Over an hour later, the sky beginning to lighten with the dawn, Hutch lay on the bed in his old room with a heartfelt sigh. Both he and Starsky had dropped their dirty clothes in the laundry room off the kitchen, then enjoyed the unusual freedom of strolling upstairs completely unclothed. Unfortunately, neither of them had the energy to do anything but hug briefly, enjoying the feel of skin on skin, and exchange a few kisses before going to separate showers.
Now, clean and dry, Hutch could feel his exhaustion swallowing him whole. He could barely keep his eyes open, even for the sight of Starsky sprawled beside him on the bed, wearing nothing but a towel draped around his hips. He ran regretful fingers over his partner's taut muscles and the skin he loved to touch, then leaned over and kissed the full lips. "I hate to disappoint you, babe," he mumbled. "But as luscious as you look, and as much as I'd like to have my way with you, I think I'll fall asleep before my head even hits the pillow." He yawned, struggling to keep his eyelids up. "Cathy said the blue guest room was all ready. She called Belinda, and she ran in and put some fresh linens on and aired the room out."
Starsky smiled and ran his hand down the center of Hutch's chest. "I think you're forgettin' somethin'," he murmured, discarding the towel and sliding closer to his partner. "There's no one here but you and me."
Startled awake for a moment, Hutch realized Starsky was right. For once, the ghost of Richard's presence had been thwarted from entering the room, and there was no one to catch or condemn them. A smile teased the corner of his lips as he wrapped his arms around Starsky and pulled him inward until their bodies were pressed together from head to toe. He inhaled the clean scent of Starsky's hair; pressing a kiss into the curls, he felt an answering gesture anoint the sensitive hollow at the side of his neck, just below his ear. A slight shudder went through him; he was aware of his own wish that they both had a little--make that a lot--more energy. But almost before the thought left his mind, his eyes closed a final time. Nuzzling his head on top of Starsky's, he dropped instantly into the welcome nothingness of sleep.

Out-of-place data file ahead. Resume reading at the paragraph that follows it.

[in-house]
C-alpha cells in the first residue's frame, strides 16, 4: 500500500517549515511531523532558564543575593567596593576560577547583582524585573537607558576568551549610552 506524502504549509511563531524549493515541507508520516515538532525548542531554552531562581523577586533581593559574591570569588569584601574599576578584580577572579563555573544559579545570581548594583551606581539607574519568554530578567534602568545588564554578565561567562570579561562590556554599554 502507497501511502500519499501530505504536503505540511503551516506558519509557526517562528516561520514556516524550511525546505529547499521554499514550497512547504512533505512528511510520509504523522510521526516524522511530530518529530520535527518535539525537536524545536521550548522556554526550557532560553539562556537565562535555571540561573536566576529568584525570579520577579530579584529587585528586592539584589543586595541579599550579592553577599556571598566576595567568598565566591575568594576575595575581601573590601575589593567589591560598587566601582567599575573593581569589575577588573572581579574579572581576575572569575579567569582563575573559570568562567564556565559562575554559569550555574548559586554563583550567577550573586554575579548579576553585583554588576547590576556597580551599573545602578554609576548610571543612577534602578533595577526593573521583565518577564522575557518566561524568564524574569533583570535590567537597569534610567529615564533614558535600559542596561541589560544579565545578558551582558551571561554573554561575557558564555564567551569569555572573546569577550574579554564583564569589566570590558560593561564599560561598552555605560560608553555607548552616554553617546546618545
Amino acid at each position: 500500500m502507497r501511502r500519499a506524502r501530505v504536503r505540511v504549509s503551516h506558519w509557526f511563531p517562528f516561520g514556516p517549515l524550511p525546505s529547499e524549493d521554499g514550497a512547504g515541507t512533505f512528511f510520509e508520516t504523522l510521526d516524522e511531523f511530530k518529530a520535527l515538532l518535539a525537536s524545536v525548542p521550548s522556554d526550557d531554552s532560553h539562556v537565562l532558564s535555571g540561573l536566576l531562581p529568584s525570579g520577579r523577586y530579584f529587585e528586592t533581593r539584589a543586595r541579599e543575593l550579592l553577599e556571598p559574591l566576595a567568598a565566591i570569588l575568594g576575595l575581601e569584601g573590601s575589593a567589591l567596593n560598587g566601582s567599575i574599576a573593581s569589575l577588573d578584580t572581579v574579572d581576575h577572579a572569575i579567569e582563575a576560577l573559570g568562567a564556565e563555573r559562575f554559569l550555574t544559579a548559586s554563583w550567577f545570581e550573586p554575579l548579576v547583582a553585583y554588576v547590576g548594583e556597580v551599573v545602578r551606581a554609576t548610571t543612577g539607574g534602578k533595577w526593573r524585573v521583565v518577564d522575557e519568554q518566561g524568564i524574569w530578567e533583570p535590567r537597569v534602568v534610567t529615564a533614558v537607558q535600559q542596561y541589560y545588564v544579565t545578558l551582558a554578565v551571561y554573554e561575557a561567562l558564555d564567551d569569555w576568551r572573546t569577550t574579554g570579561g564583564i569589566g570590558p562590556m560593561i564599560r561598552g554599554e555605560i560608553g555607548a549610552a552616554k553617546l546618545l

Who's there who's there who's there?
Oh, dear God, what is this? Blood?
What have you done?
What have I done?
Starsky awoke late the next afternoon, disoriented and suffering from jet lag and a serious stake-out hangover. He lay motionless on the pillows for several minutes, blinking at the unfamiliar ceiling, the noticeable lack of sound, and the smell of sheets that bore the distinct scent of laundry detergent and very slight traces of Hutch. He blinked, yawned, and rolled over to inspect the rest of the room, as he remembered where they were and why they were there. Yawning again and dragging a hand through his rumpled curls, he staggered to his feet and shoved his arms into the robe Hutch had left across the foot of the bed. Walking through the hall and down the stairs, he followed the sound of his partner's voice until he reached the kitchen.